Today we'll evaluate Chemical Industries (Far East) Limited (SGX:C05) to determine whether it could have potential as an investment idea. Specifically, we're going to calculate its Return On Capital Employed (ROCE), in the hopes of getting some insight into the business.
First of all, we'll work out how to calculate ROCE. Then we'll compare its ROCE to similar companies. Last but not least, we'll look at what impact its current liabilities have on its ROCE.
Return On Capital Employed (ROCE): What is it?
ROCE measures the 'return' (pre-tax profit) a company generates from capital employed in its business. In general, businesses with a higher ROCE are usually better quality. Overall, it is a valuable metric that has its flaws. Renowned investment researcher Michael Mauboussin has suggested that a high ROCE can indicate that 'one dollar invested in the company generates value of more than one dollar'.
How Do You Calculate Return On Capital Employed?
Analysts use this formula to calculate return on capital employed:
Return on Capital Employed = Earnings Before Interest and Tax (EBIT) ÷ (Total Assets - Current Liabilities)
Or for Chemical Industries (Far East):
0.025 = S$3.1m ÷ (S$130m - S$9.4m) (Based on the trailing twelve months to March 2019.)
Therefore, Chemical Industries (Far East) has an ROCE of 2.5%.
Does Chemical Industries (Far East) Have A Good ROCE?
When making comparisons between similar businesses, investors may find ROCE useful. We can see Chemical Industries (Far East)'s ROCE is meaningfully below the Chemicals industry average of 5.2%. This performance is not ideal, as it suggests the company may not be deploying its capital as effectively as some competitors. Independently of how Chemical Industries (Far East) compares to its industry, its ROCE in absolute terms is low; especially compared to the ~2.3% available in government bonds. Readers may wish to look for more rewarding investments.
Chemical Industries (Far East)'s current ROCE of 2.5% is lower than its ROCE in the past, which was 7.0%, 3 years ago. Therefore we wonder if the company is facing new headwinds. You can click on the image below to see (in greater detail) how Chemical Industries (Far East)'s past growth compares to other companies.
When considering this metric, keep in mind that it is backwards looking, and not necessarily predictive. ROCE can be deceptive for cyclical businesses, as returns can look incredible in boom times, and terribly low in downturns. ROCE is, after all, simply a snap shot of a single year. If Chemical Industries (Far East) is cyclical, it could make sense to check out this free graph of past earnings, revenue and cash flow.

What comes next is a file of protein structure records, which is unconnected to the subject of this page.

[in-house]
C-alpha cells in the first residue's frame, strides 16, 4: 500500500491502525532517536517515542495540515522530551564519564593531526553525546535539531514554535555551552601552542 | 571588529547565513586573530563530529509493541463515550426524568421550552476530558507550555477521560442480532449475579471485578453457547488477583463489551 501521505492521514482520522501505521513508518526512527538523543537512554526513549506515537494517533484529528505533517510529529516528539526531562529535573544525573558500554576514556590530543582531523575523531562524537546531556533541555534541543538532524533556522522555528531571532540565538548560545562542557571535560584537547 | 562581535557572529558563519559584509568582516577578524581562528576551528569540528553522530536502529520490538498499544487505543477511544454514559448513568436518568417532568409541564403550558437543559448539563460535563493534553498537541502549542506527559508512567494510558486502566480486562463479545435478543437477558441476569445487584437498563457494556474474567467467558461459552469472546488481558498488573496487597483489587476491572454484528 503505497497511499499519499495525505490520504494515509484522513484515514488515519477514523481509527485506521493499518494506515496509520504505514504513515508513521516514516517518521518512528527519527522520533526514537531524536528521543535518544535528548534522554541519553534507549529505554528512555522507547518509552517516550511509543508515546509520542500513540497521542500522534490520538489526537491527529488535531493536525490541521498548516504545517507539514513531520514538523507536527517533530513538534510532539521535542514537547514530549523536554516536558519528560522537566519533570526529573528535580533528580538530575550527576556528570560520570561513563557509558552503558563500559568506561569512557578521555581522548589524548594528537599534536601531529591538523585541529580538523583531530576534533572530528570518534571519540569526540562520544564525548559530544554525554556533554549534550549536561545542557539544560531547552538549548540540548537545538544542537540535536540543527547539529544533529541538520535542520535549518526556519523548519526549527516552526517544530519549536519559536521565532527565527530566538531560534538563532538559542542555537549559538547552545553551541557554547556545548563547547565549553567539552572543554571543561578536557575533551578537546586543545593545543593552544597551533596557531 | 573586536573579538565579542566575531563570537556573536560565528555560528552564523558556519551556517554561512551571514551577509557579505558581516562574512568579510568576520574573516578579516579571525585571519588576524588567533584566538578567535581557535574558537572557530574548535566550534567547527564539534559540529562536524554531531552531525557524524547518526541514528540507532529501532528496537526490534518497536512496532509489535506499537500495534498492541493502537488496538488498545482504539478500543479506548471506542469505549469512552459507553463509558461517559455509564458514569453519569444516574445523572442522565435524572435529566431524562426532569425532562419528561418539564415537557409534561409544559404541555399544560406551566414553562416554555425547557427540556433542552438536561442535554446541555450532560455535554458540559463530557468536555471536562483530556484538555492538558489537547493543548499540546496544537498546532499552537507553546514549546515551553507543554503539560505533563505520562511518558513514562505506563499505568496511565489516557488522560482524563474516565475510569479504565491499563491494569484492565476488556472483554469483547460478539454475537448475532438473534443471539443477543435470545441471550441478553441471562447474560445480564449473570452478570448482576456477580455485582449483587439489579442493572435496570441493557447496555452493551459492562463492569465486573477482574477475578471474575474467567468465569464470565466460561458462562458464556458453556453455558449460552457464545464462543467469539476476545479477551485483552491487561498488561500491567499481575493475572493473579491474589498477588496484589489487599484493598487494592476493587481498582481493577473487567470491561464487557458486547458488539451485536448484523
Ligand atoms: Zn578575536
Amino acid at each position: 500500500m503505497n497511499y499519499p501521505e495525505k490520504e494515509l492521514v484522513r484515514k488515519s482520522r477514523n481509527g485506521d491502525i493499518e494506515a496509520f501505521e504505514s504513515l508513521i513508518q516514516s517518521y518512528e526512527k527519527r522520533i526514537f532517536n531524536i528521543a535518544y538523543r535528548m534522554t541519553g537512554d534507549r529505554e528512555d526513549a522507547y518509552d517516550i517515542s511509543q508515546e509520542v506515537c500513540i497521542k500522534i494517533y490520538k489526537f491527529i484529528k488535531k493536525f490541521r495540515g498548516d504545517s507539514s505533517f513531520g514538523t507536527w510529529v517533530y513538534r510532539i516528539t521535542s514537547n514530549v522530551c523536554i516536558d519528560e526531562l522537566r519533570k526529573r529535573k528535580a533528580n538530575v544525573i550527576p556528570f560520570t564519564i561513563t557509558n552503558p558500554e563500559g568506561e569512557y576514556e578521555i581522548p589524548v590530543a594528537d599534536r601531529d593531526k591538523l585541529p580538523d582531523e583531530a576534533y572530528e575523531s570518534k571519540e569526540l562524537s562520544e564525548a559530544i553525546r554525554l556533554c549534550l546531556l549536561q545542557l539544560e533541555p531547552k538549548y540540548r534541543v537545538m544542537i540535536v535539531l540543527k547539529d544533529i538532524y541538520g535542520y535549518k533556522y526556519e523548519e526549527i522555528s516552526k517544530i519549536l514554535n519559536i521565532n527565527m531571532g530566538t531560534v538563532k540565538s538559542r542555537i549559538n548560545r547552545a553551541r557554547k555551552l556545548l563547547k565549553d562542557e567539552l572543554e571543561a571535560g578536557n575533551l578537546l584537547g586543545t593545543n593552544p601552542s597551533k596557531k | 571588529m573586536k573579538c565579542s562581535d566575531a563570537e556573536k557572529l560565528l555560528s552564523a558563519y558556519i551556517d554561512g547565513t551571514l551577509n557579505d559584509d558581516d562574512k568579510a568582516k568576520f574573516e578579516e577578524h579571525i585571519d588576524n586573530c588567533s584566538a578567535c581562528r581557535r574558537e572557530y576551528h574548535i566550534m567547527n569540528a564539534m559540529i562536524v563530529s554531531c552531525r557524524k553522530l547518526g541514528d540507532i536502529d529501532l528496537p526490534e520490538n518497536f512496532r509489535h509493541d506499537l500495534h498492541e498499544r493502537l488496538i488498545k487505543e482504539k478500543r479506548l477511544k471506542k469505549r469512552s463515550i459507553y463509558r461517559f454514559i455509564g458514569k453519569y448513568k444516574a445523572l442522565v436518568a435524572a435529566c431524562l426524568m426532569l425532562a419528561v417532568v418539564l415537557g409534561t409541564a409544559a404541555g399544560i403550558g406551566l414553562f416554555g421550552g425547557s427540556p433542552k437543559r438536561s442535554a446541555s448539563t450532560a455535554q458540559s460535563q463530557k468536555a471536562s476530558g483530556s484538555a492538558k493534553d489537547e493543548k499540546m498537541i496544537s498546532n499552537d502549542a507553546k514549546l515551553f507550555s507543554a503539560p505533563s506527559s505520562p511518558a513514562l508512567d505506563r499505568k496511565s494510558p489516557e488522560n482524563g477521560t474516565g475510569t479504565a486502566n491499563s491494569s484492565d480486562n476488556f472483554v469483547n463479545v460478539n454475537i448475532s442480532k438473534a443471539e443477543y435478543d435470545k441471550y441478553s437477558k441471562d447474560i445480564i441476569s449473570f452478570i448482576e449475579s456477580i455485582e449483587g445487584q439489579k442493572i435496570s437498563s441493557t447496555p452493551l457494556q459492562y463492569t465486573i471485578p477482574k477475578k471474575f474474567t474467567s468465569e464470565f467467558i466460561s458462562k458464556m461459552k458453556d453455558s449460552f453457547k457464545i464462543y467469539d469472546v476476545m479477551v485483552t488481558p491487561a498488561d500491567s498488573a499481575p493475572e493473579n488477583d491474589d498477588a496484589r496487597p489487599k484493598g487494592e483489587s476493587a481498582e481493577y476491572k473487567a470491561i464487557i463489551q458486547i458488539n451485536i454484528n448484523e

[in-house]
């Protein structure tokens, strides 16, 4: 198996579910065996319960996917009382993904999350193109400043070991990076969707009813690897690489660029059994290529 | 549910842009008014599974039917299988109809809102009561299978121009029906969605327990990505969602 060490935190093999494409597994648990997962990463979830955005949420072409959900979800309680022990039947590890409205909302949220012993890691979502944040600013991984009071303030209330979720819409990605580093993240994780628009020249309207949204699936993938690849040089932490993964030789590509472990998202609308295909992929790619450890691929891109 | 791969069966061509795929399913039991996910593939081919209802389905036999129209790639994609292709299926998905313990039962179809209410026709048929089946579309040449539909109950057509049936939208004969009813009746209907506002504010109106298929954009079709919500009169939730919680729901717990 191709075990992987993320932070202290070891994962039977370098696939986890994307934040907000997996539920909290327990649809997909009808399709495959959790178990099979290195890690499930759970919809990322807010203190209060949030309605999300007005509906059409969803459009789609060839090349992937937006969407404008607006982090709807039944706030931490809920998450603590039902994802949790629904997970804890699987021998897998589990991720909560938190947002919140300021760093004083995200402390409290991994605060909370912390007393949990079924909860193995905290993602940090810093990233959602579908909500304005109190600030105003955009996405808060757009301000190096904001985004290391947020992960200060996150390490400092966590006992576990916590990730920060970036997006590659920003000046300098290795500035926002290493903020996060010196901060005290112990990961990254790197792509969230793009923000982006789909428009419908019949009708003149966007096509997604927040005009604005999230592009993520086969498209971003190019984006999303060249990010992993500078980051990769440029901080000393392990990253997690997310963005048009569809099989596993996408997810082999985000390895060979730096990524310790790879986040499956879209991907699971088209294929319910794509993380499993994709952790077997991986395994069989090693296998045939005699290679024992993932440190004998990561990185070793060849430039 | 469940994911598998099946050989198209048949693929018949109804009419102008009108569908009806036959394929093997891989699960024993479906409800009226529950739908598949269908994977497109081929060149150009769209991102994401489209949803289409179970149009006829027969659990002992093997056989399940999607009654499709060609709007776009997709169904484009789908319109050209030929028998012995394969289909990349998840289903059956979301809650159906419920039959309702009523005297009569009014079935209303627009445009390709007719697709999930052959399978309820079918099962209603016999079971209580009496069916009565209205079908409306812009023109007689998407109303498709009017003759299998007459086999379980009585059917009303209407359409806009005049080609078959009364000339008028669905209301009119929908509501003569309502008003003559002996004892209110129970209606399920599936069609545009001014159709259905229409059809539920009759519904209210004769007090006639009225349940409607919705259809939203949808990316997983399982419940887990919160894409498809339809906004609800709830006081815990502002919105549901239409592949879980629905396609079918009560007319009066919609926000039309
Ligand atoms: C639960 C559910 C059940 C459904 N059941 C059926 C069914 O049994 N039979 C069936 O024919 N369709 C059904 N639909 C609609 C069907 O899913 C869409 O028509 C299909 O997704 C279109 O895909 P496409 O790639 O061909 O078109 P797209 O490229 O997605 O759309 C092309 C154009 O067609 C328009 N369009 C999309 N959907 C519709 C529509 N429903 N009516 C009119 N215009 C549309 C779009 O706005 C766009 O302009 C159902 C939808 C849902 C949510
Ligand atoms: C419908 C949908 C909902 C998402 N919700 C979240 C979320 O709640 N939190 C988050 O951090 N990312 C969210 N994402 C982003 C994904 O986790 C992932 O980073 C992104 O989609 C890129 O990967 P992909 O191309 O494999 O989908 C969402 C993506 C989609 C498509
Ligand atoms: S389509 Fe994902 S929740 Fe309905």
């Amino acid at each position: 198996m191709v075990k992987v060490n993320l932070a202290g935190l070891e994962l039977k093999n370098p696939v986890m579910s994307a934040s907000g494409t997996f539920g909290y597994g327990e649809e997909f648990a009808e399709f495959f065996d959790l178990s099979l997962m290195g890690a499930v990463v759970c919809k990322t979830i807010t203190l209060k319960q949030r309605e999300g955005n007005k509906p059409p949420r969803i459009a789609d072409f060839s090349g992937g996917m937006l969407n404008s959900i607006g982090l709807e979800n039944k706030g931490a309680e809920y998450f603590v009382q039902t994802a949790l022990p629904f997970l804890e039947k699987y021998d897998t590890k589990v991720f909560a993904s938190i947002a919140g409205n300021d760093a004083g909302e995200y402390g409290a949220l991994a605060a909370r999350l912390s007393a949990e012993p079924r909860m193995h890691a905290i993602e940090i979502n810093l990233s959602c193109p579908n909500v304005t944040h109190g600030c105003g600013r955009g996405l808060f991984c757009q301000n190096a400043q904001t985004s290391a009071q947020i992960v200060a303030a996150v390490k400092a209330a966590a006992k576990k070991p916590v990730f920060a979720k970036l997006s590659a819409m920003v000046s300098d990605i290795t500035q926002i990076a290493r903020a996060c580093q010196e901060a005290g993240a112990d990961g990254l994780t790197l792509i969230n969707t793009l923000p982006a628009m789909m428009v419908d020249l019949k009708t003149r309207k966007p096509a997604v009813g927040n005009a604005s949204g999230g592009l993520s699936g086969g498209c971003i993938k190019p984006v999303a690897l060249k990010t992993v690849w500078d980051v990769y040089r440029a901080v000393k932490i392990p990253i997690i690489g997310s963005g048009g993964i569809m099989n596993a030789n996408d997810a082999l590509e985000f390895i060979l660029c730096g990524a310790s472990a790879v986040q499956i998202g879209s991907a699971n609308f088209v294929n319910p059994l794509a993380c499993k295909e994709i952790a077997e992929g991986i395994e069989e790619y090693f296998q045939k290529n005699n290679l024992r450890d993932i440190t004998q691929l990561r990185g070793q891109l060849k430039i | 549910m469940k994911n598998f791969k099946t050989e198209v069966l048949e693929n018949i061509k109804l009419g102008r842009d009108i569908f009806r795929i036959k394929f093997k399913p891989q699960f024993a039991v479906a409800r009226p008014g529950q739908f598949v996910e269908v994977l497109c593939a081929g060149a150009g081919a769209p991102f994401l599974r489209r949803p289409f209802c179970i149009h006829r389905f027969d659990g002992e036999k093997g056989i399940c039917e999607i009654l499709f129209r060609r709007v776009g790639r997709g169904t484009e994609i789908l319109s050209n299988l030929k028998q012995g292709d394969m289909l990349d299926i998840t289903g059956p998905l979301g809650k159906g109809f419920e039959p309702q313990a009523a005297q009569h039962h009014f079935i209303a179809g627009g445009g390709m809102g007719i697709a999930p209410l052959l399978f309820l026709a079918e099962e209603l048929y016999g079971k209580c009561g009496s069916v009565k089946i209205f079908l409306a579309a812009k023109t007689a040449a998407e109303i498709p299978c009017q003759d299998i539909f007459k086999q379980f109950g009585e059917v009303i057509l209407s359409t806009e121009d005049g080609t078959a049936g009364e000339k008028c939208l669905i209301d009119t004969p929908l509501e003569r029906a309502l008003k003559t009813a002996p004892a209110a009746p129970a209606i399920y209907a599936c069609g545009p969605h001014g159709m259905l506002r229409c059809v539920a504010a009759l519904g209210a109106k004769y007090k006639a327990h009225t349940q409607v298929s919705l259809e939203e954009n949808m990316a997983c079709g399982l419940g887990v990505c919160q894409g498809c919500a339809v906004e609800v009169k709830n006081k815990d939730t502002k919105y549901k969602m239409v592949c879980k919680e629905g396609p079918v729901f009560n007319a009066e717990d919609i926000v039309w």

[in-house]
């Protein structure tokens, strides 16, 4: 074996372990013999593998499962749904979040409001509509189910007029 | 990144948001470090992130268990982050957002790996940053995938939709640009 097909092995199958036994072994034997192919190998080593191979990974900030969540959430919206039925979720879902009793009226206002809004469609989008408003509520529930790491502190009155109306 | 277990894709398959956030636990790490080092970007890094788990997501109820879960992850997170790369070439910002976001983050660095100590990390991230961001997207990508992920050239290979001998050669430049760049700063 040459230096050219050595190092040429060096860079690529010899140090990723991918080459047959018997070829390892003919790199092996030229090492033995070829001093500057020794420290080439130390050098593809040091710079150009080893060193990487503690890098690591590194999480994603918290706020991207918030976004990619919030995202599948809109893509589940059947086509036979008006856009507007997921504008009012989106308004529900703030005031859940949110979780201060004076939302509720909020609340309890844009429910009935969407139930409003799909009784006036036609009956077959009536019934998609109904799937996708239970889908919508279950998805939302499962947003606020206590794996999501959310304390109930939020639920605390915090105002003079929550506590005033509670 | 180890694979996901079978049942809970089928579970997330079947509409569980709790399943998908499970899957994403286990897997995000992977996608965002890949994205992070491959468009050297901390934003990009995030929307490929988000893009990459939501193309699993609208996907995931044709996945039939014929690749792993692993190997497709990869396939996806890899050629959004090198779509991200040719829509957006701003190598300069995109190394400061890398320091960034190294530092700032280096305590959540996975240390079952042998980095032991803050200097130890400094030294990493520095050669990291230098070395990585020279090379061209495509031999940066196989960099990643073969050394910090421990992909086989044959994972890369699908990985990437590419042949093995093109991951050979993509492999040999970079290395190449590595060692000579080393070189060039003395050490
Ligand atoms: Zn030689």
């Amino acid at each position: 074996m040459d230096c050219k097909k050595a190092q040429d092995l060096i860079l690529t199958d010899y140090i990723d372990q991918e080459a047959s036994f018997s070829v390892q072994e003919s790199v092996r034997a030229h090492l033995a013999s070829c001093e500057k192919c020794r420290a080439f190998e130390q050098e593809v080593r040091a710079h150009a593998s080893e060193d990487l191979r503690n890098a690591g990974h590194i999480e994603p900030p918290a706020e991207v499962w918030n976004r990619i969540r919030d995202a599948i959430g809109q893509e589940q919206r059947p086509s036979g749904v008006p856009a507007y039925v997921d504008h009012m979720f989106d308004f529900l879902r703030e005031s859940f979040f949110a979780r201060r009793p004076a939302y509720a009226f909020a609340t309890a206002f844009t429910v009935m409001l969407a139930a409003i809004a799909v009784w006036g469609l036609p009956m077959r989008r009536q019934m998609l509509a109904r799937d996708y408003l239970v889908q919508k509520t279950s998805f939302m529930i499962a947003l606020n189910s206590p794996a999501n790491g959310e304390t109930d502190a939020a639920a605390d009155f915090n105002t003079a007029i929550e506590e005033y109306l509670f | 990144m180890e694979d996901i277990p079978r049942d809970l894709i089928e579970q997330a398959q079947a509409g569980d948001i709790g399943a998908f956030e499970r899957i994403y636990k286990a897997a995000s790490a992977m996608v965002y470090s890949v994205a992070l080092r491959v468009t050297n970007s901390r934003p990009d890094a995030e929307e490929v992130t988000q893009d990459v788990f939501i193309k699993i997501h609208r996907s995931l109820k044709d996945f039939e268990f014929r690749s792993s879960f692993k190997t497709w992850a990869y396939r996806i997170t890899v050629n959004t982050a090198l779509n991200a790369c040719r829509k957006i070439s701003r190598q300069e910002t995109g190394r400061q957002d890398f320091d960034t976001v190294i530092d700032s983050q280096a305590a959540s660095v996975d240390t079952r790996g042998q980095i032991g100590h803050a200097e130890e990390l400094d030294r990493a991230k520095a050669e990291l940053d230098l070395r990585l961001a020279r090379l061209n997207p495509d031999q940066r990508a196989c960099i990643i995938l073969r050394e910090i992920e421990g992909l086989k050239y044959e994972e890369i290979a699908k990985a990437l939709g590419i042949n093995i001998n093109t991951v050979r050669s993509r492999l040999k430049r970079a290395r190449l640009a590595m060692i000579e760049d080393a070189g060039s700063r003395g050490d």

What Are Current Liabilities, And How Do They Affect Chemical Industries (Far East)'s ROCE?
Current liabilities are short term bills and invoices that need to be paid in 12 months or less. The ROCE equation subtracts current liabilities from capital employed, so a company with a lot of current liabilities appears to have less capital employed, and a higher ROCE than otherwise. To counteract this, we check if a company has high current liabilities, relative to its total assets.
Chemical Industries (Far East) has total assets of S$130m and current liabilities of S$9.4m. Therefore its current liabilities are equivalent to approximately 7.2% of its total assets. Chemical Industries (Far East) has very few current liabilities, which have a minimal effect on its already low ROCE.
The Bottom Line On Chemical Industries (Far East)'s ROCE
Still, investors could probably find more attractive prospects with better performance out there. Of course, you might also be able to find a better stock than Chemical Industries (Far East). So you may wish to see this free collection of other companies that have grown earnings strongly.
If you like to buy stocks alongside management, then you might just love this free list of companies. (Hint: insiders have been buying them).
We aim to bring you long-term focused research analysis driven by fundamental data. Note that our analysis may not factor in the latest price-sensitive company announcements or qualitative material.
If you spot an error that warrants correction, please contact the editor at email@example.com. This article by Simply Wall St is general in nature. It does not constitute a recommendation to buy or sell any stock, and does not take account of your objectives, or your financial situation. Simply Wall St has no position in the stocks mentioned. Thank you for reading.